When tykes speak in tongues




By Sharmila Ganesan Ram

  To give them a leg up in life, parents are enrolling young children in foreign language courses.

Hola’, chirps the bunch of eight to twelve-year-olds as they file into an Andheri classroom on a rainy Wednesday. It’s a colourful room with two flamenco dancer dolls standing atop a DVD player, as if waiting for the music to begin. Below, singer Enrique Iglesias stares from a music CD, mole intact. Picture books with cuddly bears on the cover line the window sill. And, in the front, a teacher holds aloft a giant alphabet board.

“Cha?” she asks. “Chocolat,” they reply. The boys in the back row then beg for a competition with the girls in front. “What do you call an engineer?” the teacher quizzes the eager boys. They clearly don’t know but exchange cocky smiles and prompt, “Engineero?” Clearly, it’s an old trick for this lot and it turns out to be right.

After all, they are learning a language in which “most words end with an O or an A,” says Dinesh Govindani, standing near a door that says bano – Spanish for toilet. Govindani, who has been running Academia De Español, a Spanish language class along with his wife, is one of many foreign language teachers who have been witnessing a new profile of students. These include tykes so young, their legs dangle from the benches.

In fact, Thane-based Ganesh Iyer, founder of Iyer’s Academy of Foreign languages, recently received a call from the mother of a one-year-old. She wanted a French tutor for her kid. When Iyer tried reasoning that it’s too early, she replied, “That’s alright. I don’t mind if someone merely comes and sings even. I just want him to hear the words. ”

The combined lure of good IB schools and the prospect of better jobs are making parents enroll their kids in foreign langauge classes early. “It has become very important for kids to know a foreign language, especially in the face of competition from international boards,” says Kamala Sailapathy, who now runs all the Spanish words in Dan Brown and Agatha Christie books by her 11-year-old son Arjun. “He even translated the Spanish name of a hotel in Goa we stayed in, ” beams Sailapathy.

French and German, of course, are among the most preferred languages for kids as “they are closer to English, ” says Sameer Damle, who teaches German. Shilpa Kher enrolled both her sons, Rushikesh and Siddharth for German classes in Vile Parle recently chiefly driven by the family’s frequent trips to Europe. Besides European languages, Mandarin too is gaining in popularity as “people are realising China’s potential as the next superpower,” says Nishit Shah, who manages the Language Mall, a foreign language institute in Matunga.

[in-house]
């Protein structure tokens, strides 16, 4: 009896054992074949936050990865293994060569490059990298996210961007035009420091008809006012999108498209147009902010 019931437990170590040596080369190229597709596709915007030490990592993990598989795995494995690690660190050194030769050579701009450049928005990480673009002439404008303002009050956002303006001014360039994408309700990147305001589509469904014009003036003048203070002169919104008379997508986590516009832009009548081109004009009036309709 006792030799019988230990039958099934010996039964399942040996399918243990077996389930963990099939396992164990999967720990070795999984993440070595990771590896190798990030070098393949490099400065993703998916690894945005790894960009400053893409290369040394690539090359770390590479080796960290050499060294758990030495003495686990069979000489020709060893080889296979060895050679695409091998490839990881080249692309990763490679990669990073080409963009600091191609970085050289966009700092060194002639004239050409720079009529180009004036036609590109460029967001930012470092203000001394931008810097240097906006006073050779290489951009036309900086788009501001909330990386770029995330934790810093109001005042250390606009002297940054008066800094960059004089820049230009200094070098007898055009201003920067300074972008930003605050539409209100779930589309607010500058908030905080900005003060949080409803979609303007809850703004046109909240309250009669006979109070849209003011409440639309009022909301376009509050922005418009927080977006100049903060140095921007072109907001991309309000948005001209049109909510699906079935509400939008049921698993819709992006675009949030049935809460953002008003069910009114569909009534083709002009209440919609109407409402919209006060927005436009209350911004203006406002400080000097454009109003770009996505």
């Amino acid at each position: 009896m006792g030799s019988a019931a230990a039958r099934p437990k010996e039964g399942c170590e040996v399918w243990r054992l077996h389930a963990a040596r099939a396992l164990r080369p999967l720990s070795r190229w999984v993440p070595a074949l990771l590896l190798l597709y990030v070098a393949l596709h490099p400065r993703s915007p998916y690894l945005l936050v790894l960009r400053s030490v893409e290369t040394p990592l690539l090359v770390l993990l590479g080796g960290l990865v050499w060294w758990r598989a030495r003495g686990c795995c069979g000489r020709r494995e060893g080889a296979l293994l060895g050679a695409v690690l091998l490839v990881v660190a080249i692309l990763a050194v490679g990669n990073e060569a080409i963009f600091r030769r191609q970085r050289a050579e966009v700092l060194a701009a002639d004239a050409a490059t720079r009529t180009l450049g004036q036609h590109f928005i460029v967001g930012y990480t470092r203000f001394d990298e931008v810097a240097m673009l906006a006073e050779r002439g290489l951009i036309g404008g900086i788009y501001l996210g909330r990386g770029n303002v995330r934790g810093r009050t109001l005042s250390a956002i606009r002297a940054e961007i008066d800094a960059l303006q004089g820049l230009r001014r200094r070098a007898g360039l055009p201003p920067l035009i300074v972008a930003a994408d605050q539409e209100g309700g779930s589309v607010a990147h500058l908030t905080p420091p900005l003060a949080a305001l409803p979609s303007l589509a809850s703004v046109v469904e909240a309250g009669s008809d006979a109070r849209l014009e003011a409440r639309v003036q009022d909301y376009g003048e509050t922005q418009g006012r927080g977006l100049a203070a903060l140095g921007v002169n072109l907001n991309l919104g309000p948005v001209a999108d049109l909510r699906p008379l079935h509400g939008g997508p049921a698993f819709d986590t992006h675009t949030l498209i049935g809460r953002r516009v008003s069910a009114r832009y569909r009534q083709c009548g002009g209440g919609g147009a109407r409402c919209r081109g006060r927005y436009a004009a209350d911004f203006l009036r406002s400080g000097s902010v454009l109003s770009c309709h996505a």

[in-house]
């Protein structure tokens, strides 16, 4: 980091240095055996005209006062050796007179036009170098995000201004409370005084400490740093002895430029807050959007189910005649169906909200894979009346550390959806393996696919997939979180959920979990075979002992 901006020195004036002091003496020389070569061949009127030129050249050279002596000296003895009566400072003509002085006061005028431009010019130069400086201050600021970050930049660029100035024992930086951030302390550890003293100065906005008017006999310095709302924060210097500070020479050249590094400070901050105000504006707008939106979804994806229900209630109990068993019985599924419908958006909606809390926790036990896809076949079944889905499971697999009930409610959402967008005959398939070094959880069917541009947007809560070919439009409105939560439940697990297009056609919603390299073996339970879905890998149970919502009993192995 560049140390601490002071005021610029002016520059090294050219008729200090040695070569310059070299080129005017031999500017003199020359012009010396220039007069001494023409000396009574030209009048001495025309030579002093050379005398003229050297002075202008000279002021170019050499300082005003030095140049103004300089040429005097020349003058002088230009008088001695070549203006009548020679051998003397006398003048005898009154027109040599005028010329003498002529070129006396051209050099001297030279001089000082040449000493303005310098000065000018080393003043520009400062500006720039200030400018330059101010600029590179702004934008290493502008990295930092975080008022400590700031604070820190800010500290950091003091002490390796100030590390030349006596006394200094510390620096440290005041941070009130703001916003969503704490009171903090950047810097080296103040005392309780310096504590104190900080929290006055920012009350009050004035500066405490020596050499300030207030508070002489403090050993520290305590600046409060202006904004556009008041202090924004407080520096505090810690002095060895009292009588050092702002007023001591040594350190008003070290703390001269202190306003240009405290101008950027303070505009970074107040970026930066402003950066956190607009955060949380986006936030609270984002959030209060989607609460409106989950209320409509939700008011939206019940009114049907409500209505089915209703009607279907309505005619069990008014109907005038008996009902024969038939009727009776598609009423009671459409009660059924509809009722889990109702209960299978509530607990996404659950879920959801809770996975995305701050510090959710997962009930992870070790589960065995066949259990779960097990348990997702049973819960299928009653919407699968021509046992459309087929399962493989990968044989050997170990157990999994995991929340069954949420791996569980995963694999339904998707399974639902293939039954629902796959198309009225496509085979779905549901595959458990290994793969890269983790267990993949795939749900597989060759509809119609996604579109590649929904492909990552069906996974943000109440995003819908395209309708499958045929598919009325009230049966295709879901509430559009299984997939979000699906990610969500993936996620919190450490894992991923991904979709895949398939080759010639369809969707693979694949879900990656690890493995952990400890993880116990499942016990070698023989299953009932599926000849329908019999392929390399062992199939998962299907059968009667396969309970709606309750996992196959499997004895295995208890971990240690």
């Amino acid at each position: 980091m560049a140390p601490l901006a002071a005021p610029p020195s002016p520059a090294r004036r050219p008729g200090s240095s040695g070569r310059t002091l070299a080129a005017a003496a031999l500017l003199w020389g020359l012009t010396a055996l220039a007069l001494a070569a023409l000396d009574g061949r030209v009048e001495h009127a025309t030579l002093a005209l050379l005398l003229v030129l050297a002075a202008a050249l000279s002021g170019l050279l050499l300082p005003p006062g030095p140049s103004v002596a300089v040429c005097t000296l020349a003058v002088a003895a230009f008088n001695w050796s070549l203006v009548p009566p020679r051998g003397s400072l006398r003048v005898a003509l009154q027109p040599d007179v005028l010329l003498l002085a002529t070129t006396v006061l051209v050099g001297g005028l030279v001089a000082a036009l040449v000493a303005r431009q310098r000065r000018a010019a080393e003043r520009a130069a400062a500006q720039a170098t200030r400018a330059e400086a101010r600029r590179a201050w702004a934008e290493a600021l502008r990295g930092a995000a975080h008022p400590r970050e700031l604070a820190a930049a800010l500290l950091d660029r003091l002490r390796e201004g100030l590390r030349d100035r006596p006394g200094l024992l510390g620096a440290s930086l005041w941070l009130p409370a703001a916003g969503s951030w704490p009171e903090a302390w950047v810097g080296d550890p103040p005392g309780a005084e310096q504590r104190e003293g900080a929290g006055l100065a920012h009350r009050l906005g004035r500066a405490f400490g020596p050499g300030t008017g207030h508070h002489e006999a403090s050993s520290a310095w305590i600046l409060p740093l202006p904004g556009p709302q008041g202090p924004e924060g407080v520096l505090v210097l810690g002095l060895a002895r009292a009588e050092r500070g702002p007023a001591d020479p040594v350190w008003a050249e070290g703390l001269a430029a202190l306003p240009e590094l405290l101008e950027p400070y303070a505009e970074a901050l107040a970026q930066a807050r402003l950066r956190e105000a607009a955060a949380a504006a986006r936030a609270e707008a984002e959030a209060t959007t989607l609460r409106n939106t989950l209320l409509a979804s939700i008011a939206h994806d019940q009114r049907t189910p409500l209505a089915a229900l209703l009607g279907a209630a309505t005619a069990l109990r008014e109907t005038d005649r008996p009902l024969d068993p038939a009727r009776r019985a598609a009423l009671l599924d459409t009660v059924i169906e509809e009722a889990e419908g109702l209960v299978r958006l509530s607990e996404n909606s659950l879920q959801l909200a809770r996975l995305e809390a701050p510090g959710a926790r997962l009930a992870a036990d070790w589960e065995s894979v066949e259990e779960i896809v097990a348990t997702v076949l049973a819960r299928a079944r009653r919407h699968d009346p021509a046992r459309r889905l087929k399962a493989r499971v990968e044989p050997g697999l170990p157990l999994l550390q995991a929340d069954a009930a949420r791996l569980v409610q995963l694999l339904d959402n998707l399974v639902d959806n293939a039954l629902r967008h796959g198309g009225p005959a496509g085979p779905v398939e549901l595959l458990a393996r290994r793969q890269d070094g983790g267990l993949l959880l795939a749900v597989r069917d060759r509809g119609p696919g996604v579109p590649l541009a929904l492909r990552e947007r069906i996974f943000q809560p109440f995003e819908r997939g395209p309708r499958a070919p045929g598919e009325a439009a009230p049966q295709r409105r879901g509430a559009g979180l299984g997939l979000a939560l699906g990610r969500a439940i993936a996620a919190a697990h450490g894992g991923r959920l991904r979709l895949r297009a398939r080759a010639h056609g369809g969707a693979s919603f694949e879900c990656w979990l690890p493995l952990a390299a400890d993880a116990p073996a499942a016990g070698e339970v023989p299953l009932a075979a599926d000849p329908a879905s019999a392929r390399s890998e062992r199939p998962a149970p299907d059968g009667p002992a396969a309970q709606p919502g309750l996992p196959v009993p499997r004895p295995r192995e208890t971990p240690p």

The trend of starting young has many arguments in its favour. Kids tend to be more attuned to slight differences in tone and sound, making it easier for them to master the accent too. Numerous studies have shown that speaking a second language builds cognitive, memory and listening skills. “Children are generally more curious and don’t forget easily, ” says Prajakta Paranjpe, who runs a foreign language class in Vile Parle.

Teachers, who introduce languages to kids through role-playing games, interactive CDs and comic books, also tend to enjoy the vibe of this younger class more. Adults, especially those training to embellish their resume, obsess over rules of grammar and technicalities, says Nishit Shah. Kids, on the other hand, come without an agenda. Their enthusiasm rubs off on teachers too. Spanish teacher Deepali Javale has had her students come up to her and confess that they can now follow their favourite character Dora, the explorer, when she lapses into Spanish. “Some even ask, ‘How do I say I love you to my mother’, ” laughs Javale, who teaches Spanish by singing and playing games such as Hangman.

Parents, of course, love it when their kids speak a language they don’t understand. Yogini Patwardhan, whose 11-year-old son Siddharth underwent a onemonth crash course in French, says the experience has contributed to his curiosity. “He tends to compare words in English and French, and asks why some letters in words such as ‘cent’ are silent, ” says Patwardan, adding that her son even prepared a greeting card in French for his teacher as she was getting engaged.

Bragging rights are another happy sideeffect. Juhu’s Aparna Pathak had cajoled her 13-year-old son Aanjanay into learning Spanish along with her as the family is migrating to Georgia, which has a large population of Latin Americans. Though it was against her son’s will, he seems to enjoy it now. “It is a difficult language as the words change according to first and second person. But I love showing off to my friends, ” says the bespectacled boy who purposely launches into a full-fledged Spanish monologue with unsuspecting friends. “They use Google translator just to be able to shut me up,” he laughs.

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